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LB-17-004

Performance Monitoring of Chilled-Water


Distribution Systems Using HVAC-Cx

Natascha Milesi Ferretti, PE Michael A. Galler Steven T. Bushby


Member ASHRAE Member ASHRAE Fellow ASHRAE

ABSTRACT ongoing basis to maintain system performance, particularly in


the case of ongoing commissioning. However, costs are still
In this research we develop, test, and demonstrate the
newest extension of the software HVAC-Cx (NIST and CSTB high and commissioning is not standard practice, with
2014), an automated commissioning tool for detecting common exceptions for government buildings and schools.
common mechanical faults and control errors in chilled-water The buildings industry, including those involved in commis-
distribution systems (loops). The commissioning process can sioning activities, recognizes the need for tools that can auto-
improve occupant comfort, ensure the persistence of correct mate some of the labor-intensive steps in the commissioning
system operation, and reduce energy consumption. Automated process to detect and diagnose mechanical equipment faults
tools support the process by decreasing the time and the skill (Heinemeier 2012; Milesi Ferretti et al. 2014). Commission-
level required to carry out necessary quality assurance ing tools for ongoing monitoring include model-based
measures, and as a result they enable more thorough testing of approaches (Kelso and Wright 2004; Haves and Khalsa 2000)
building heating, ventilating, and air-conditioning (HVAC) and expert rules (Castro and Vaezi-Nejad 2009; Milesi Ferretti
systems. This paper describes the algorithm, developed by et al. 2015; Santos et al. 2014) or hybrid approaches (Canmet
National Institute of Standards and Technology (NIST), to ENERGY 2009). One of the largest collections of tools was
analyze chilled-water loops and presents the results of a presented by the Energy in Buildings Program of the Interna-
passive monitoring investigation using field data obtained tional Energy Agency (IEA), which published the results of
from BACnet® (ASHRAE 2016) controllers and presents field Annex 47, Cost-Effective Commissioning for Existing and
validation of the findings. The tool was successful in detecting Low Energy Buildings (Neumann et al. 2010). These results
faults in system operation in its first field implementation include both commercialized tools as well as tools in devel-
supporting the investigation phase through performance opment, such as the prototype for the software HVAC-Cx
monitoring. Its findings led to a full energy retrocommission- (NIST and CSTB 2014). These automated commissioning
ing of the field site. tools were developed to facilitate the commissioning process
described by Legris et al. (2010) and enable the realization of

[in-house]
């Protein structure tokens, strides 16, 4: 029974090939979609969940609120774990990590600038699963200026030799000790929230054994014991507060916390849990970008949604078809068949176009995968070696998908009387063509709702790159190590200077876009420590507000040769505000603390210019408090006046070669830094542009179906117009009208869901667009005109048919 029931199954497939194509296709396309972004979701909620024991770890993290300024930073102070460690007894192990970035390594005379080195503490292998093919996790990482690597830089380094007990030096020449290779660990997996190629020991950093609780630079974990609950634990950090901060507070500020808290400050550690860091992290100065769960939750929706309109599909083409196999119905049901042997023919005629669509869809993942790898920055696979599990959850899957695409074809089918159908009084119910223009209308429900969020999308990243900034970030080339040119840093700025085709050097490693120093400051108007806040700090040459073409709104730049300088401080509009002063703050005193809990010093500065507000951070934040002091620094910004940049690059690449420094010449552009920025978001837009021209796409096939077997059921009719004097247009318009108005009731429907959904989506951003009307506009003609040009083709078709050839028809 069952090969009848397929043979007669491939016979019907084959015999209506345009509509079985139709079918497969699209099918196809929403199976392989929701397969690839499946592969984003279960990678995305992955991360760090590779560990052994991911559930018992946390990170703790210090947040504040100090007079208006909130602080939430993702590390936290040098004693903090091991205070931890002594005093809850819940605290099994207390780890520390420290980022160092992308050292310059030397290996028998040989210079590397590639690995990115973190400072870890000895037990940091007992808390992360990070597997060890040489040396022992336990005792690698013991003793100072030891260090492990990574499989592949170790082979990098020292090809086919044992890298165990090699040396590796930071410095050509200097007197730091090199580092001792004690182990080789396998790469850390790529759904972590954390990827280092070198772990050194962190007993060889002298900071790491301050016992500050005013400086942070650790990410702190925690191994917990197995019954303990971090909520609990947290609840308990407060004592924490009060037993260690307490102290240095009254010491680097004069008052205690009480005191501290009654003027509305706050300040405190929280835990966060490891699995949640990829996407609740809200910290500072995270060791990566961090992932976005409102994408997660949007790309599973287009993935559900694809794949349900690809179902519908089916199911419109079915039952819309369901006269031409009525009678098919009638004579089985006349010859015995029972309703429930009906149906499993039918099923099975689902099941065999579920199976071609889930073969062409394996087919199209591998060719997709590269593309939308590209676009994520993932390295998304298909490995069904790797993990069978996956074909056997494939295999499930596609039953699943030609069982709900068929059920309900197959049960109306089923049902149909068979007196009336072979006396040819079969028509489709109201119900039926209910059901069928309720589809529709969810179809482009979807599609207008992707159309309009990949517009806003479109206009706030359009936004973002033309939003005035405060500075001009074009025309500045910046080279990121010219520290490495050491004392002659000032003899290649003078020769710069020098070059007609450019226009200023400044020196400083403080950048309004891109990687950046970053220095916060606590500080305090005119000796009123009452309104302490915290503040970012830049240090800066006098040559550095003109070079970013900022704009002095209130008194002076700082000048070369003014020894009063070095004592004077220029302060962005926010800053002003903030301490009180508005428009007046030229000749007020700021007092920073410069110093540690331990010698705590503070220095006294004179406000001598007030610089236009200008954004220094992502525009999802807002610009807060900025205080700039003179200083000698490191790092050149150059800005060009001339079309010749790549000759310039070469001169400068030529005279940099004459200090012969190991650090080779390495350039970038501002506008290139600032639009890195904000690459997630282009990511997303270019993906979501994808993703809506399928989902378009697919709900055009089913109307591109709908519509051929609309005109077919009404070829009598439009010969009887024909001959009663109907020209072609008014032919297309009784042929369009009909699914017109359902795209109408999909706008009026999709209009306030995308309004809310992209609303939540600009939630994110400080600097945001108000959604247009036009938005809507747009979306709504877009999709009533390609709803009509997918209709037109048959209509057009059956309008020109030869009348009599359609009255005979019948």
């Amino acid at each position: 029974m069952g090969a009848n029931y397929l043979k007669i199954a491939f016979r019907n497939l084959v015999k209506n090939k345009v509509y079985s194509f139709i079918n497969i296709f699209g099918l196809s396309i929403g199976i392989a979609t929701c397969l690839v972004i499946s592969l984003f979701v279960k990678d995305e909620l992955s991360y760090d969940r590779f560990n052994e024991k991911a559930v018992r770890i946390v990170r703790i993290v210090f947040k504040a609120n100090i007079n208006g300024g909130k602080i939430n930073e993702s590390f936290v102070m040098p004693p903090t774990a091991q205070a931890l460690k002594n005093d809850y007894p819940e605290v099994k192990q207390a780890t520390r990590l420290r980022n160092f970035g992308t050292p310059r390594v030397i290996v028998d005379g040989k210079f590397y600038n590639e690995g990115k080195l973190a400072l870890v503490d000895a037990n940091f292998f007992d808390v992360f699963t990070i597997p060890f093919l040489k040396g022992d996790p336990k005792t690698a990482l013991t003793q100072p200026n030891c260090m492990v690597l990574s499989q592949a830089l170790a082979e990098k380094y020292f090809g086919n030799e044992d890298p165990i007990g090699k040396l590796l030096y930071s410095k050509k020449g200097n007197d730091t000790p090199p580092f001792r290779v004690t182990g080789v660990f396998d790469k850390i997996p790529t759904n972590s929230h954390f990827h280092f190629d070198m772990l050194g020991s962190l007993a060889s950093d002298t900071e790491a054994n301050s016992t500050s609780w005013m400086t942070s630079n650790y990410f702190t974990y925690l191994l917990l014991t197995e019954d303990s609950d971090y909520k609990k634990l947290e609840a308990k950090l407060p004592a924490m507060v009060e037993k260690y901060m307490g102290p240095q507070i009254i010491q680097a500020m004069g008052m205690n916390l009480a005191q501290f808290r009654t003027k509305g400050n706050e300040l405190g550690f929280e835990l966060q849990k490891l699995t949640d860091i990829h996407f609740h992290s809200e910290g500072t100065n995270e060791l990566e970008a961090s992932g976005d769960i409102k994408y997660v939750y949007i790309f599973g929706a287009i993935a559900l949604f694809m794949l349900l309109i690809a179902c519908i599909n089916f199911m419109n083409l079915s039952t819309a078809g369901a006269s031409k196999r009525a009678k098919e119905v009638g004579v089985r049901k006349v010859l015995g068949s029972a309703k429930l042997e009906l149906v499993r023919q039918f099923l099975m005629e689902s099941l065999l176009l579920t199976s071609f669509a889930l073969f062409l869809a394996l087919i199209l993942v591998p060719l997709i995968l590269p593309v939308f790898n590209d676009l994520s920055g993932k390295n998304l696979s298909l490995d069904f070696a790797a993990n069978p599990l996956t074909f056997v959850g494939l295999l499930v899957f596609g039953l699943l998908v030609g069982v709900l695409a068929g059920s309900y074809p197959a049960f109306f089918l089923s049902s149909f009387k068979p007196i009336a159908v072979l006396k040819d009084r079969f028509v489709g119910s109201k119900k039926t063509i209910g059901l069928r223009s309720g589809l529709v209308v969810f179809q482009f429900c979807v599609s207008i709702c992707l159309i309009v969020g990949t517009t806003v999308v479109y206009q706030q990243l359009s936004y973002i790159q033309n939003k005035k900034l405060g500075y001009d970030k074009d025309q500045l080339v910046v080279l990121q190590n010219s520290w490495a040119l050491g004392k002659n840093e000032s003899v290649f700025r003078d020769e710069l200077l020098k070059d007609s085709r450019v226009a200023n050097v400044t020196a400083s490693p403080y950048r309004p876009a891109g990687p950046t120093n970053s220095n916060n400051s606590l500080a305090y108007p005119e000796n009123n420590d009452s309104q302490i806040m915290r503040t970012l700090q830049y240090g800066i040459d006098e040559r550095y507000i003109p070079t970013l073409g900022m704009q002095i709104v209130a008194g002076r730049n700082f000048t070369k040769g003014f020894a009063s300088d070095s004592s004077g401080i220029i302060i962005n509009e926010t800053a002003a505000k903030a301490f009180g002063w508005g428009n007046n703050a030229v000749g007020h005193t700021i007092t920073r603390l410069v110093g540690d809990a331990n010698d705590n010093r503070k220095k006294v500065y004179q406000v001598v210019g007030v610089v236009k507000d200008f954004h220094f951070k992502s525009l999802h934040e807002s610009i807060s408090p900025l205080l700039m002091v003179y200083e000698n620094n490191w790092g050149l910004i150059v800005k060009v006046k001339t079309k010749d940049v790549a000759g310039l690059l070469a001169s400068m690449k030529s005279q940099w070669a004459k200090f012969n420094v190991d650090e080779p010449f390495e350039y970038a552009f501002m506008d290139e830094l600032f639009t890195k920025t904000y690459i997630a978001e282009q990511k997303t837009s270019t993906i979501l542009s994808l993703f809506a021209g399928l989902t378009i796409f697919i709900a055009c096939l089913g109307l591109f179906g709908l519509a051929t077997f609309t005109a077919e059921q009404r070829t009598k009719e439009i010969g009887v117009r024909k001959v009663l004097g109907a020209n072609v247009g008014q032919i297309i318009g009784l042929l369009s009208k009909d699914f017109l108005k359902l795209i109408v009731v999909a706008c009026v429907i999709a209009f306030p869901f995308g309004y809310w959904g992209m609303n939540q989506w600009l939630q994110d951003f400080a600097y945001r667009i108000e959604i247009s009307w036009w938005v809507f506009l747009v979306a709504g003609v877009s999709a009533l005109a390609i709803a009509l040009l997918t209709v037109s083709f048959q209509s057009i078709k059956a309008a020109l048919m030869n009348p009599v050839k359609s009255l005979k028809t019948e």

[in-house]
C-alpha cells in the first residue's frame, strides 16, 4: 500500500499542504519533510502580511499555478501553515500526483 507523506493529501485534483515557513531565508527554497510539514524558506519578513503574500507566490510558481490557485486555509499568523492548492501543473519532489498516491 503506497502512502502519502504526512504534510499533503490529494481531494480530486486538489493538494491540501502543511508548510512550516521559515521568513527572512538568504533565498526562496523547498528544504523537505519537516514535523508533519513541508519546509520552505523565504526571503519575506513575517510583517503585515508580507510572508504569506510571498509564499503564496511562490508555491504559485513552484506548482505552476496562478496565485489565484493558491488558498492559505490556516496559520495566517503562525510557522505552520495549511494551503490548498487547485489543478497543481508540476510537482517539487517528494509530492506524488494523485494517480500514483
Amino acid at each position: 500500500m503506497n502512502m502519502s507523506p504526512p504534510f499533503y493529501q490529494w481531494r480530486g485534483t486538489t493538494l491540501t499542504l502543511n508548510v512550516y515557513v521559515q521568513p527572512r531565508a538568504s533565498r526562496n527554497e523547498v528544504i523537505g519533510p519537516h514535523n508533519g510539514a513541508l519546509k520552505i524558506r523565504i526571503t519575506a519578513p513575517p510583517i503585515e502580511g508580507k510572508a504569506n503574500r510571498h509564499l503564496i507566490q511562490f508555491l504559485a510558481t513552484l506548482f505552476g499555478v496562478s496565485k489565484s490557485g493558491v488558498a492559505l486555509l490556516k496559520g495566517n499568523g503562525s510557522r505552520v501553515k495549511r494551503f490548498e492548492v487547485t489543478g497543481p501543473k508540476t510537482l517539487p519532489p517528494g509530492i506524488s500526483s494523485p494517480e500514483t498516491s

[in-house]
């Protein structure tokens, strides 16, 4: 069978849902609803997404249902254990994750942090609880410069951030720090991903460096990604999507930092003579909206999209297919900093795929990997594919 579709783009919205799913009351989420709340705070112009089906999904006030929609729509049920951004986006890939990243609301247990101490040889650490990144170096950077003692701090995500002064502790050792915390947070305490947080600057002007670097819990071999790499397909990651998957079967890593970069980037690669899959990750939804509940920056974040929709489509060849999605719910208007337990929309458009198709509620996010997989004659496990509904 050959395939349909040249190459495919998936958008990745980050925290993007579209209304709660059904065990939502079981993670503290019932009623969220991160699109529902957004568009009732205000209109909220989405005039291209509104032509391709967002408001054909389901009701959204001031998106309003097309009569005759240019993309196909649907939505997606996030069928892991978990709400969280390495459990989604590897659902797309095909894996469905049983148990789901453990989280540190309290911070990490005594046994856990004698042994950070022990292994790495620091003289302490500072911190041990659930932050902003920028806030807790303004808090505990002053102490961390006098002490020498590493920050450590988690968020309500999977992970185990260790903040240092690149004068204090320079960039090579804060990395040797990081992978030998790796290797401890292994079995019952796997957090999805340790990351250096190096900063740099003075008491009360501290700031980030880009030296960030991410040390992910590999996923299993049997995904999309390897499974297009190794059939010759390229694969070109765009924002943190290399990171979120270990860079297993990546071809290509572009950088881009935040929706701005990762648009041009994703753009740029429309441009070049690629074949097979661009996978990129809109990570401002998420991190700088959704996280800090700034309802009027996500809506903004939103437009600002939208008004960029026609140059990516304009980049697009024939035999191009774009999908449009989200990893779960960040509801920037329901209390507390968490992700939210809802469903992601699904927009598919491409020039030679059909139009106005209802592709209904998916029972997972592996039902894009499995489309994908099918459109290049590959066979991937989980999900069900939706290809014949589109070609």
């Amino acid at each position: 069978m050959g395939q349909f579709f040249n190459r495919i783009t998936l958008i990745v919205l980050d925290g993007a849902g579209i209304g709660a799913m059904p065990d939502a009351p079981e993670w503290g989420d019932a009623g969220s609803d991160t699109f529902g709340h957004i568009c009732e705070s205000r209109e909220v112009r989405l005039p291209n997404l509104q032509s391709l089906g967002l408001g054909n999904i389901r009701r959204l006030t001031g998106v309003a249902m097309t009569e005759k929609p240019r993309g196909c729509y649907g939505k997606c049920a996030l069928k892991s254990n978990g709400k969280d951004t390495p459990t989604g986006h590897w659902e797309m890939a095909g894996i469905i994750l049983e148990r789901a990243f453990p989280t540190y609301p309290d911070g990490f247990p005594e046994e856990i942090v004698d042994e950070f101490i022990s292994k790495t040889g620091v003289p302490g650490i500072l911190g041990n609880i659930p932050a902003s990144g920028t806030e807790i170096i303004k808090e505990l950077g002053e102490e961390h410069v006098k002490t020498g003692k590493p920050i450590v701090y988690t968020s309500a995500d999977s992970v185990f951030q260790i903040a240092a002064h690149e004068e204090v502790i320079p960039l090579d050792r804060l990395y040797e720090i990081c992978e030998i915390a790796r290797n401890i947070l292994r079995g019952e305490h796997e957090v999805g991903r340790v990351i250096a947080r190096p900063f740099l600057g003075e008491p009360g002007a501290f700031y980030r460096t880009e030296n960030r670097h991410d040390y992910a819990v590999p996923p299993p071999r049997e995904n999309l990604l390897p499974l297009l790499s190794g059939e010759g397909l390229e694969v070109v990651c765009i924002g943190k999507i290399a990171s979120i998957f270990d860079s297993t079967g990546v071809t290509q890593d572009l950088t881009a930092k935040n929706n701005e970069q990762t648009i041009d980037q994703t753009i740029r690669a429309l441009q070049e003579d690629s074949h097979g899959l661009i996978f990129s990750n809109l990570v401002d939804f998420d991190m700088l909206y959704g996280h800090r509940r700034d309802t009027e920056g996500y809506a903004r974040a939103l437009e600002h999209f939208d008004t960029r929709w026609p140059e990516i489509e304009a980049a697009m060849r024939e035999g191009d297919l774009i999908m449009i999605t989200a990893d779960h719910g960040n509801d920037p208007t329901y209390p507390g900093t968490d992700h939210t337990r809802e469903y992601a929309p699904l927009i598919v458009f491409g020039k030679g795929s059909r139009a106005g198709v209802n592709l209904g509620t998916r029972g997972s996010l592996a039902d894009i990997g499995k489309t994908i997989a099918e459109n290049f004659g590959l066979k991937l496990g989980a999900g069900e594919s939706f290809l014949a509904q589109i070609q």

INTRODUCTION the persistence of commissioning benefits. Case studies
Building owners are gaining a better understanding of the
benefits of building commissioning. Investing in the commis- 1.
Commissioning (Cx): Clarifying building system performance
sioning process1 can reduce life-cycle costs, decrease energy requirements set by the owner, auditing different judgments and
use, improve occupant comfort and productivity, and support actions by the commissioning related parties in order to realize the
performance, writing necessary and sufficient documentation,
cost-effective maintenance (Frank et al. 2007; Effinger et al.
and verifying that the system enables proper operation and main-
2009; Friedman et al. 2012; Mills 2009; Winters 2014). It also tenance through functional performance testing. Commissioning
forms a foundation for effective operation and maintenance should be applied through the whole life of the building (IEA
(O&M), providing valuable feedback to the operator on an 2004).

Natascha Milesi Ferretti is a mechanical engineer, Michael A. Galler is an engineer, and Steven T. Bushby is leader of the Mechanical
Systems and Controls Group at the Engineering Laboratory, National Institute of Standards and Technology, Gaithersburg, MD.

© 2017 U.S. Government. THIS PREPRINT MAY NOT BE DISTRIBUTED IN PAPER OR DIGITAL FORM IN WHOLE OR IN PART. IT IS FOR DISCUSSION PURPOSES
ONLY AT THE 2017 ASHRAE ANNUAL CONFERENCE. The archival version of this paper along with comments and author responses will be published in ASHRAE
Transactions, Volume 123, Part 2. ASHRAE must receive written questions or comments regarding this paper by July 14, 2017, for them to be included in Transactions.
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showed an initial savings of 15% or better, based on the avail- modes of operation and then applying expert rules that can
ability of operational and performance history. The capabili- detect improper system operation (Milesi Ferretti et al. 2015).
ties of these commissioning tools have grown significantly as
The analysis is performed by recording device data,
they scale up to meet the demands of networks of buildings.
including sensors, motors, dampers, alarms, and mode status
However, many tools are proprietary2 and information about
from the BAS, and applying a set of logical expert rules to the
their methodologies is limited (KGS Buildings 2014; Arney et
data to identify operational faults. The logical rules are derived
al. 2003; Santos et al. 2014; CanmetENERGY 2009; Accen-
from determining expected values during modes of operation,
ture 2011).
from transcribing expectations outlined in the documented
In 2015, ASHRAE published Guideline 0.2 on the exist-
sequence of operations, and from recording fault reports and
ing building commissioning (EBCx) process used to optimize
alarms from the devices themselves. When a rule condition
the operation of facilities and systems to meet the current facil-
has been met, a fault detection alarm is generated and potential
ity requirements (ASHRAE 2015). The guideline builds on
causes of the fault are presented to the user for further diag-